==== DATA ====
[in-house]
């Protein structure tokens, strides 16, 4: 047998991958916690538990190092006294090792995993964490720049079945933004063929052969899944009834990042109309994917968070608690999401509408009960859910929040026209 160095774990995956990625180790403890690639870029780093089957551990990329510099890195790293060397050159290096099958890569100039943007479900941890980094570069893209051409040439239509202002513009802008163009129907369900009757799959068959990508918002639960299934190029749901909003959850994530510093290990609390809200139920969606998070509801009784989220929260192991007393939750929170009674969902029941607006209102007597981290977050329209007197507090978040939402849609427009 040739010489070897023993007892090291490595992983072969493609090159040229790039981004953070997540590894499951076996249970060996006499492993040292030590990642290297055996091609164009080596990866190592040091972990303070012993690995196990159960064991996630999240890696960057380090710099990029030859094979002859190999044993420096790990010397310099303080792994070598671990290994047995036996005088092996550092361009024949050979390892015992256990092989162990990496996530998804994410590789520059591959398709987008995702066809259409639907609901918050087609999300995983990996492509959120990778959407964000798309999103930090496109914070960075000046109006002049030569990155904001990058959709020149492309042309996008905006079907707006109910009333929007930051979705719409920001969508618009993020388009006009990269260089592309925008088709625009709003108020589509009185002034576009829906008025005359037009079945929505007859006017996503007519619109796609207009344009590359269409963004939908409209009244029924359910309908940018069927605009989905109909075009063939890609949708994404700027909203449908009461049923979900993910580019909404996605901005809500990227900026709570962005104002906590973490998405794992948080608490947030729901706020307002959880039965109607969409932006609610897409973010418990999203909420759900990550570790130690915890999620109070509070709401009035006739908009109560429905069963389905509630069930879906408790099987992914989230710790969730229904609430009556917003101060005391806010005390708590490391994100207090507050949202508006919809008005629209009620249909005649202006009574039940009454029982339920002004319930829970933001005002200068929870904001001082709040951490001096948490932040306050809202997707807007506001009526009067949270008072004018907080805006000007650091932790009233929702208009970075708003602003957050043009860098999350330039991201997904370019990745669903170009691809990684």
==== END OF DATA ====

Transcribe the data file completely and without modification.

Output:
[in-house]
């Protein structure tokens, strides 16, 4: 047998991958916690538990190092006294090792995993964490720049079945933004063929052969899944009834990042109309994917968070608690999401509408009960859910929040026209 160095774990995956990625180790403890690639870029780093089957551990990329510099890195790293060397050159290096099958890569100039943007479900941890980094570069893209051409040439239509202002513009802008163009129907369900009757799959068959990508918002639960299934190029749901909003959850994530510093290990609390809200139920969606998070509801009784989220929260192991007393939750929170009674969902029941607006209102007597981290977050329209007197507090978040939402849609427009 040739010489070897023993007892090291490595992983072969493609090159040229790039981004953070997540590894499951076996249970060996006499492993040292030590990642290297055996091609164009080596990866190592040091972990303070012993690995196990159960064991996630999240890696960057380090710099990029030859094979002859190999044993420096790990010397310099303080792994070598671990290994047995036996005088092996550092361009024949050979390892015992256990092989162990990496996530998804994410590789520059591959398709987008995702066809259409639907609901918050087609999300995983990996492509959120990778959407964000798309999103930090496109914070960075000046109006002049030569990155904001990058959709020149492309042309996008905006079907707006109910009333929007930051979705719409920001969508618009993020388009006009990269260089592309925008088709625009709003108020589509009185002034576009829906008025005359037009079945929505007859006017996503007519619109796609207009344009590359269409963004939908409209009244029924359910309908940018069927605009989905109909075009063939890609949708994404700027909203449908009461049923979900993910580019909404996605901005809500990227900026709570962005104002906590973490998405794992948080608490947030729901706020307002959880039965109607969409932006609610897409973010418990999203909420759900990550570790130690915890999620109070509070709401009035006739908009109560429905069963389905509630069930879906408790099987992914989230710790969730229904609430009556917003101060005391806010005390708590490391994100207090507050949202508006919809008005629209009620249909005649202006009574039940009454029982339920002004319930829970933001005002200068929870904001001082709040951490001096948490932040306050809202997707807007506001009526009067949270008072004018907080805006000007650091932790009233929702208009970075708003602003957050043009860098999350330039991201997904370019990745669903170009691809990684």